The Valley of the Kings (Wadi Biban el-Muluk - "Gates of the King") is the location of the burial tombs of many of the ancient Egyptian pharaohs and wealthy nobles of the New Kingdom (the Eighteenth, Nineteenth and Twentieth Dynasties). It is located on the west bank of the Nile, directly across the water from across from Thebes (known as Waset to the ancient Egyptians), and was the centre of the Theban Necropolis. It is composed of two distinct valleys, the East Valley (where the most of the royal tombs situated) and West Valley (where there are also non-royal tombs). The ancient Egyptians knew the valley as "The Great and Majestic Necropolis of the Millions of Years of the Pharaoh, Life, Strength, Health in The West of Thebes" and also by the (rather shorter) name of "Ta sekhet Maat" (generally translated as "the Great Field").
The Valley crouches beneath the natural pyramid formed by al-Qurn (known to the ancient Egyptians as "ta dehent" meaning "The Peak"). This peak was sacred to Meretseger ("she who loves silence") and Hathor. The area was also guarded by the dedicated police force known as the "Medjay".
Ahmose I, the first pharaoh of the Eighteenth Dynasty is thought to have constructed his tomb in the Seventeenth Dynasty necropolis of Dra Abu el-Naga. It is thought that the first pharaoh to build in the Valley of the Kings was Amenhotep I. However, it is also possible that Thuthmosis I was the first to choose this valley as his advisor, Ineni, specifically states that his pharaoh chose a tomb site in a desolate valley. As there is still dispute regarding the attribution of his tomb (possibly KV 20 or KV 38) the mystery may never be solved.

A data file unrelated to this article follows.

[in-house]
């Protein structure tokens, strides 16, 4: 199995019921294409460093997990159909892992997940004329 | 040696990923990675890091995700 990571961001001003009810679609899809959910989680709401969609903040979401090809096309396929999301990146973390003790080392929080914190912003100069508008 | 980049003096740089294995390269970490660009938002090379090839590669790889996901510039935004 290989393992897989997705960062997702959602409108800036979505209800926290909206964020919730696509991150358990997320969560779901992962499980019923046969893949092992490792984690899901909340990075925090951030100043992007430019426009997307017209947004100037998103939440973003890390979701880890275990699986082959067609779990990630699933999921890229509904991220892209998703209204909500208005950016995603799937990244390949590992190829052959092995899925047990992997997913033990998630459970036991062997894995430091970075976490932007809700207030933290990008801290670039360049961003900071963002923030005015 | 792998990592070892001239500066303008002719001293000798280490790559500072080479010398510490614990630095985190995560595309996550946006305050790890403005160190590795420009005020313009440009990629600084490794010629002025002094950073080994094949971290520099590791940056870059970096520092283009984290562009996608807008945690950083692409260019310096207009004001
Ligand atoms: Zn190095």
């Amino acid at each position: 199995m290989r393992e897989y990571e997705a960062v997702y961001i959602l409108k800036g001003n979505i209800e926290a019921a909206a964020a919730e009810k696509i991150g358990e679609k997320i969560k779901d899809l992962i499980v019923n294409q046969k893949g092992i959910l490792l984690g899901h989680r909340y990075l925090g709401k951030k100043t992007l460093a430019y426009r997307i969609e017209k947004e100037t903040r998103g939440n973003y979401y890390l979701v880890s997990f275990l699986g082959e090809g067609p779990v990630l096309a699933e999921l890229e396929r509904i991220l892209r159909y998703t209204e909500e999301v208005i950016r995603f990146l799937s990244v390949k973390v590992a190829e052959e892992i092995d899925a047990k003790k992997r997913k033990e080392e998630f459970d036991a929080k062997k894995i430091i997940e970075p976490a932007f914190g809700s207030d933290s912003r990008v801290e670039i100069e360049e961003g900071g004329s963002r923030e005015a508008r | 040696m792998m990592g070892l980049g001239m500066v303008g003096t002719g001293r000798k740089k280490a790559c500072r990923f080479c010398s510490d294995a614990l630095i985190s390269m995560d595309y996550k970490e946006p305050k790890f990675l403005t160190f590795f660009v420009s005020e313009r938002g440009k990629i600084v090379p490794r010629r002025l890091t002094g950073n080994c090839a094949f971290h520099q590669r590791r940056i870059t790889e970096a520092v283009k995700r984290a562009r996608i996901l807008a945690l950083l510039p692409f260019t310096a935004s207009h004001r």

The last royal burial in the Valley of the Kings is thought to be that of Ramesses XI, but there is evidence that nobles continue to usurp tombs in the area for some time after the last pharaonic burial.
As far as we know, the Valley of the Kings contains sixty-three tombs making it one of the most famous archaeological sites in the world.
Although all of the tombs had been robbed at some point in history (even the near complete tomb of Tutankhamun - KV62) the decorations on the walls of the tombs tell us much about the lives and beliefs of the ancient Egyptians and many mummies and funerary items have been recovered from the area. In 1979, it became a World Heritage Site, (along with the rest of the Theban Necropolis).
The Valley of Kings is composed of layers of dense sedimentary rock such (as the limestone which forms the steep cliffs of Deir el-Bahri) and softer layers of marl and shale. This unstable geography forced the Egyptians to adapt their tombs to the contours of the land. Although there is very little rain in the area, occasional flash floods would sweep the valley depositing debris into unfinished tombs and further obscuring the entrances to completed tombs. Although the location of the tombs was known to a few high priests, the secrets were closely guarded and the information could be lost.
When this was combined with the effects of flash floods it is perhaps not surprising that builders would occasionally break into another tomb during construction. When this happened during the construction of KV 11 (the tomb of Setnakhte) the tomb was abandoned and the tomb of another (KV 14 the tomb of Twosret) was usurped! Ramesses III chose to extend KV11 for himself rather than building a new tomb, so in the end the workers endeavour was not for nothing. It is also suggested that Ramesses II chose to construct his tomb along a bent axis in part because of the limitations of the rock and not just to reflect earlier building styles.copyright J Hill 2010
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